The Makerbot printer is one of the latest in a line of partial DIY rapid prototyping machines that have become quite competent if set up properly.  For an approximately $2000 sale price the bang for the buck is very high.

If not set up properly they can make a mess.

But when the machine is properly set up the results are impressive:

Now that the machine is set up properly and making plastic parts the next step is to spray it with a few coats of filling primer, sand it all smooth, then spray it with a gloss clear coat to seal the surface with a very smooth finish.  The part will be cast in silicone and any scratches or fill patterns will be accurately replicated in the silicone then the wax then the metal part, so in order to get a very smooth final part finsh we need a very smooth master surface finish.  Peter will be helping me out with the sanding and painting process.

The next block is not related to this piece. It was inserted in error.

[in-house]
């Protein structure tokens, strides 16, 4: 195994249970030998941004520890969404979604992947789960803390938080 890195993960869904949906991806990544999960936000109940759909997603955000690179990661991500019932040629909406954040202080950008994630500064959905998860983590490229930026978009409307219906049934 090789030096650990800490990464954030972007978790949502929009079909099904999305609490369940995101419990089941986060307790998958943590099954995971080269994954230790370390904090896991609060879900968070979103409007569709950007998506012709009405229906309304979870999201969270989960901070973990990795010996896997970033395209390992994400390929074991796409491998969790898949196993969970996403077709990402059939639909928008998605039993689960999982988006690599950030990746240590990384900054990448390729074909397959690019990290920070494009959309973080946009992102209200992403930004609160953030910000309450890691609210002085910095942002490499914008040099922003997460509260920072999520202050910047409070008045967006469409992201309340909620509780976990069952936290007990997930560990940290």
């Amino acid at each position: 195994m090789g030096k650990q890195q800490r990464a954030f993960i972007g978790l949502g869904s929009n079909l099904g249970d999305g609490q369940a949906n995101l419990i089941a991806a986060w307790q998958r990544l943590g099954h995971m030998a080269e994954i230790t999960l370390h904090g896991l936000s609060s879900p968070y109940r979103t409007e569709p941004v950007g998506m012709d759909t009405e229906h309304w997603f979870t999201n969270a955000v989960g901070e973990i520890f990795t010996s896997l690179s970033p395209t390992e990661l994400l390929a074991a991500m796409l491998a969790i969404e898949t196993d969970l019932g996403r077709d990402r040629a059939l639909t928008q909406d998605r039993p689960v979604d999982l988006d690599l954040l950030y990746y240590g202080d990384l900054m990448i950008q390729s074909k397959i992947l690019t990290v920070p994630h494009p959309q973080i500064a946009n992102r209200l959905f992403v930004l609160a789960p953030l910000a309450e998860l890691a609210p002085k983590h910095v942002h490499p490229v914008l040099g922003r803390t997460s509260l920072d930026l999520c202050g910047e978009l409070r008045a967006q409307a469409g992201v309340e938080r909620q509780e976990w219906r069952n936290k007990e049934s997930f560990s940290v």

Once the parts get here I’ll post some pics of the finishing and silicone mold making process.  I hope to have a productive few months ahead of me with the intent of having a rolling chassis ready by the beginning of August.

That’s it for now but more is coming soon.

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  • Ransom

    Awesome! That's some very cool stuff. I've been wondering when a 3D printer will stumble into my household, and this draws an even clearer scenario. Being able to cast parts would be incredibly cool…

    And it's always exciting to see an update on the Moto2 project!

  • coseng

    Thanks! Initially I was skeptical about how good these $2k machines could be but after working through a couple of issues and seeing some parts am impressed with the results.

  • CH Design

    Good to see the project moving forward!

  • GrahamB

    Hmm, have been thinking that a makerbot could be a cool way of making moulds for 'glass or carbon parts… but thanks for teaching me what "lost wax" casting is πŸ™‚

    A question though: for low volume, is it really more appropriate than just carving the parts out of a block of steel? Or was the pony just tired of that trick?

    Glad to see it moving again, anyway πŸ™‚

  • coseng